What if your chief class assignment was to run an entire music festival with your peers?
Students in communication professor Len Neighbors’ class have done just that.
This weekend, the class hosted DashPop, the music festival they’ve been planning together since August.
Sparked by Neighbors’ desire to simulate a real-life entrepreneurial experience, the yearlong class provided students with hands-on skills needed for careers in communication, entrepreneurship and many other areas. After splitting into a variety of teams based on each person’s strengths and weaknesses, the students were responsible for planning everything from potential acts to local sponsors.
“When you start your own company or do your own project, there isn’t anyone else to be there,” Neighbors said. “They need to have that experience of having the buck stop with them.”
The culmination of that teamwork, DashPop, featured local and national acts, from student groups to Grammy-winning producer 9th Wonder.
“He was at the top of our wish list of performers,” Neighbors said of 9th Wonder, who attended summer camp at Wake Forest during middle school and high school. “He’s a perfect fit—a national act with local roots.”
Student groups from schools in the Winston-Salem area, including several Wake Forest musicians, also performed throughout the weekend.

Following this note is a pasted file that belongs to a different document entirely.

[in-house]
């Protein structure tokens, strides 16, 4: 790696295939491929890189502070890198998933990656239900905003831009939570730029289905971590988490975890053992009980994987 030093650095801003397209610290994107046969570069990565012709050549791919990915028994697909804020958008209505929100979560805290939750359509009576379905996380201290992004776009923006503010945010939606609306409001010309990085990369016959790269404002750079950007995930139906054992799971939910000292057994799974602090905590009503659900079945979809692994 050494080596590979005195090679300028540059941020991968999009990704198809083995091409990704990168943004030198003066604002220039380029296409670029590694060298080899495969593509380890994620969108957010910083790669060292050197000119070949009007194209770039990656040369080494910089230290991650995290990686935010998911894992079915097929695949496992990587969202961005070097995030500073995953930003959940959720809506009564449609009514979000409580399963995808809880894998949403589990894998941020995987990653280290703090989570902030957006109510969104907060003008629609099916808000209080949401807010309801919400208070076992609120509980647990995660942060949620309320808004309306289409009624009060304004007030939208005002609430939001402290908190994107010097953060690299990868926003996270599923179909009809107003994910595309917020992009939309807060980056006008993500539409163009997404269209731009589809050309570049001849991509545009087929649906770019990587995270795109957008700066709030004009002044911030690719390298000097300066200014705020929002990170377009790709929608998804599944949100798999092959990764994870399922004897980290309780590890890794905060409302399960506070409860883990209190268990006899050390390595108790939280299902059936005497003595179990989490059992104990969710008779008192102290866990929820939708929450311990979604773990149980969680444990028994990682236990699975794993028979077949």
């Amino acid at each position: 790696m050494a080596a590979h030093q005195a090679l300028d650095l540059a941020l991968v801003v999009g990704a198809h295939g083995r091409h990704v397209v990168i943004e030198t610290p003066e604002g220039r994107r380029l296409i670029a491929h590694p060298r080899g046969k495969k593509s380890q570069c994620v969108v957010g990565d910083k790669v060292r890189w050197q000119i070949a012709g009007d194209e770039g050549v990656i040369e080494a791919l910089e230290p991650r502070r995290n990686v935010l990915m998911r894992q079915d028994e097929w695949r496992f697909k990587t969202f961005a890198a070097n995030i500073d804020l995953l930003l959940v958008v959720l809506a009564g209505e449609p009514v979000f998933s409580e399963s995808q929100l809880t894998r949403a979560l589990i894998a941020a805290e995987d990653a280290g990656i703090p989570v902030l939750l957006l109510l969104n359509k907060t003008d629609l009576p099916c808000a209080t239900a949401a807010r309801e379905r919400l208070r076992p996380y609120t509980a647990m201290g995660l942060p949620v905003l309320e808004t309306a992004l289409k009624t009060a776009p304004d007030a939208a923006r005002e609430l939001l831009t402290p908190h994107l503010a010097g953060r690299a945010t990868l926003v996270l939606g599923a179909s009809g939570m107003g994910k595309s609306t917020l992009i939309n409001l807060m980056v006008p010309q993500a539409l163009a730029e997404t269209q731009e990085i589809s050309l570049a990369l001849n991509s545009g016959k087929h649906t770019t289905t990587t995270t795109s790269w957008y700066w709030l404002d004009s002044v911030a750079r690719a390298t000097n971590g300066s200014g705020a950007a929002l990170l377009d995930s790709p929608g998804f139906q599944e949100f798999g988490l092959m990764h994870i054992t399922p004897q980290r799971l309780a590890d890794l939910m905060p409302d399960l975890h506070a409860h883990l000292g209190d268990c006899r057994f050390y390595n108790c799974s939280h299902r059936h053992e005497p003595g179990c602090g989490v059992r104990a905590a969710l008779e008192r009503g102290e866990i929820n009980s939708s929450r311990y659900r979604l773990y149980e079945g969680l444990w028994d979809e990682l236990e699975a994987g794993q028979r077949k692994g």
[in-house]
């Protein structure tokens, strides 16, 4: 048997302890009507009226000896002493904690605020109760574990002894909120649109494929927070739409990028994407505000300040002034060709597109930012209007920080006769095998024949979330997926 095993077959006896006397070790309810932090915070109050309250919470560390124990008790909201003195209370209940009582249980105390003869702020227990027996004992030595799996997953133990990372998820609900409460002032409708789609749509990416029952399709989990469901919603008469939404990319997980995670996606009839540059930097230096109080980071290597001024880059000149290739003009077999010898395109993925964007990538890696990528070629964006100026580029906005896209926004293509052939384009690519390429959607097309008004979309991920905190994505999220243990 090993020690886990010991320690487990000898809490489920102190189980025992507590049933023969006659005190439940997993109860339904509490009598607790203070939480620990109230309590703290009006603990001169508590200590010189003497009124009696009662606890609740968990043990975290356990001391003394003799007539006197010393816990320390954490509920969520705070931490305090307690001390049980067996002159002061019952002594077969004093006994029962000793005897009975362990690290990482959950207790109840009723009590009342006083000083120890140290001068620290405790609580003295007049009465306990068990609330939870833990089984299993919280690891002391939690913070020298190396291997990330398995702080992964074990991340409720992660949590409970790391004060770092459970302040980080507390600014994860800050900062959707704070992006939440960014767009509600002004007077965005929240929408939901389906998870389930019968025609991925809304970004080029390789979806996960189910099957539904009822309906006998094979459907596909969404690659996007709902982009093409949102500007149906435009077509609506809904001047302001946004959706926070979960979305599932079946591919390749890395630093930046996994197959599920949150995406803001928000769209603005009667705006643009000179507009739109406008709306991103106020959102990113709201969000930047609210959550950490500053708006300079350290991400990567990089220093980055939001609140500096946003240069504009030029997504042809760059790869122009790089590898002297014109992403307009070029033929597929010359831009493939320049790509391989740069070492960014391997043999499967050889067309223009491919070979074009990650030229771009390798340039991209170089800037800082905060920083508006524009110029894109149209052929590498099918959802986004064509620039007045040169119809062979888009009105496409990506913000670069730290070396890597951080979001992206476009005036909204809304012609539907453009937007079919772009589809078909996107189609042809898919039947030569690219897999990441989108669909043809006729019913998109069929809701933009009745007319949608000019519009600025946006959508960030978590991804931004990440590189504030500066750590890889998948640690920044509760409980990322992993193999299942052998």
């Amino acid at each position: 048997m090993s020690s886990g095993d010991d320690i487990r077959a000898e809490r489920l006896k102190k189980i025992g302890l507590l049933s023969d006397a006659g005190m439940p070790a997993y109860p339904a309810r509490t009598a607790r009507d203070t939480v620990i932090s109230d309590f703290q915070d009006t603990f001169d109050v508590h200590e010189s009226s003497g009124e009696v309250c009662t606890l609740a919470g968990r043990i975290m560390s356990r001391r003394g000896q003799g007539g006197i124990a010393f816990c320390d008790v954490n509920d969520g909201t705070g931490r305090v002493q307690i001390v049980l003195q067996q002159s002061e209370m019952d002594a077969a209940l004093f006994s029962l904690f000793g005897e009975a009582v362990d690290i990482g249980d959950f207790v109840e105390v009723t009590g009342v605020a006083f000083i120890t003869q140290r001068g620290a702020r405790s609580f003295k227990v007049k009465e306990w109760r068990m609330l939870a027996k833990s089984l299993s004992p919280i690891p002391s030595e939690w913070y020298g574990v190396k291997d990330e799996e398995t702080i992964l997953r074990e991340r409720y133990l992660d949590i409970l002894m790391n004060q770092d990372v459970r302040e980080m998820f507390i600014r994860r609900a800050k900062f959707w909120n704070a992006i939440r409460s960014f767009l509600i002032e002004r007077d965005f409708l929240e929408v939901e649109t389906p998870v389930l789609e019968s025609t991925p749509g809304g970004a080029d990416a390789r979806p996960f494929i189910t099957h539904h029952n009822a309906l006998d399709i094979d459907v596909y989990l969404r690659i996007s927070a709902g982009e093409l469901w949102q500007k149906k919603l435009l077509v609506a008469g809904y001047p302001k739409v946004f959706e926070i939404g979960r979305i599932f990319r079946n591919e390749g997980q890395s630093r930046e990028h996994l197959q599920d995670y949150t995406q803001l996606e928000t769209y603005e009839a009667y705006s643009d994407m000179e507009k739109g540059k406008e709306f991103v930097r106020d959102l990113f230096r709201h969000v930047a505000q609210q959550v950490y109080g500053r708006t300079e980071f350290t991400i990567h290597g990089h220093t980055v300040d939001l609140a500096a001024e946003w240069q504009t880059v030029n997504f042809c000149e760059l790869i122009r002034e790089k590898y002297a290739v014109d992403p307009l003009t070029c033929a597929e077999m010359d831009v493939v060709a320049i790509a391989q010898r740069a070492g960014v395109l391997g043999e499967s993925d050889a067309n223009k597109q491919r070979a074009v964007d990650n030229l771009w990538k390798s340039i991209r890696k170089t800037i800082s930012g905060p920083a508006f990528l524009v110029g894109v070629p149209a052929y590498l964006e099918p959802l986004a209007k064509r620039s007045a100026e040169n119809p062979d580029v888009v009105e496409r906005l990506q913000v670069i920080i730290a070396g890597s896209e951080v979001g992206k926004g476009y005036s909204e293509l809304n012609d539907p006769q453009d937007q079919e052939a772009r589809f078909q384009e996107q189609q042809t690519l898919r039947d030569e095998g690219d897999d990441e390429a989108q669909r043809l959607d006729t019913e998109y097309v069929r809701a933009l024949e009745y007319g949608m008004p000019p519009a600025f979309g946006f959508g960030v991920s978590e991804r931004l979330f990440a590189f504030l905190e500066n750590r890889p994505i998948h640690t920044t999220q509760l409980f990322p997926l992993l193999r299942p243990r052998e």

“We thought it would be an awesome opportunity for us to become a part of a growing movement of arts, music and creativity in this city,” said senior Jim Le, who sings and plays various instruments in folk-Americana band Stranger Season.
In the months of planning leading up to the festival, students developed a repertoire of skills ranging from identifying a target market to working with local media. Those interested in further pursuing communication believe what they have learned will serve them well when they embark on their future careers.
“I’m positive that what I have learned in this class will be applicable to whatever job I get,” said senior Katie VanderWeide. “I have truly gotten real world experience.”
No matter what they plan to do next, each student found an essential takeaway in the project, and everyone agreed it taught the value and necessity of teamwork.
“With such a large-scale event like this, you have to trust that your peers are going to get their jobs done because it really is a collaborative effort,” said senior Olivia Acuna, who worked as the festival’s head of sponsorship. “It’s like having different pieces of the puzzle that at the end of the day you have to be able to put together and put together properly.”
Other students who attended the shows were impressed by their peers’ hard work and success.
“It was really well done,” said senior Roshni Shah, who saw two of Saturday night’s performances. “I wish I had gone to more of the shows over the course of the weekend.”
Students in the class enjoyed seeing their months of planning and organizing come to life on stage.
“This weekend was extremely valuable in terms of what we learned and accomplished as a class,” said junior Bryson Brewer. “The most rewarding part was seeing the community enjoying an event that they deserved.”
So what’s next for DashPop?
“It’s been a great educational experience,” Neighbors said. “The future of the class is open.”
More photos from the event can be viewed in this Flicker gallery.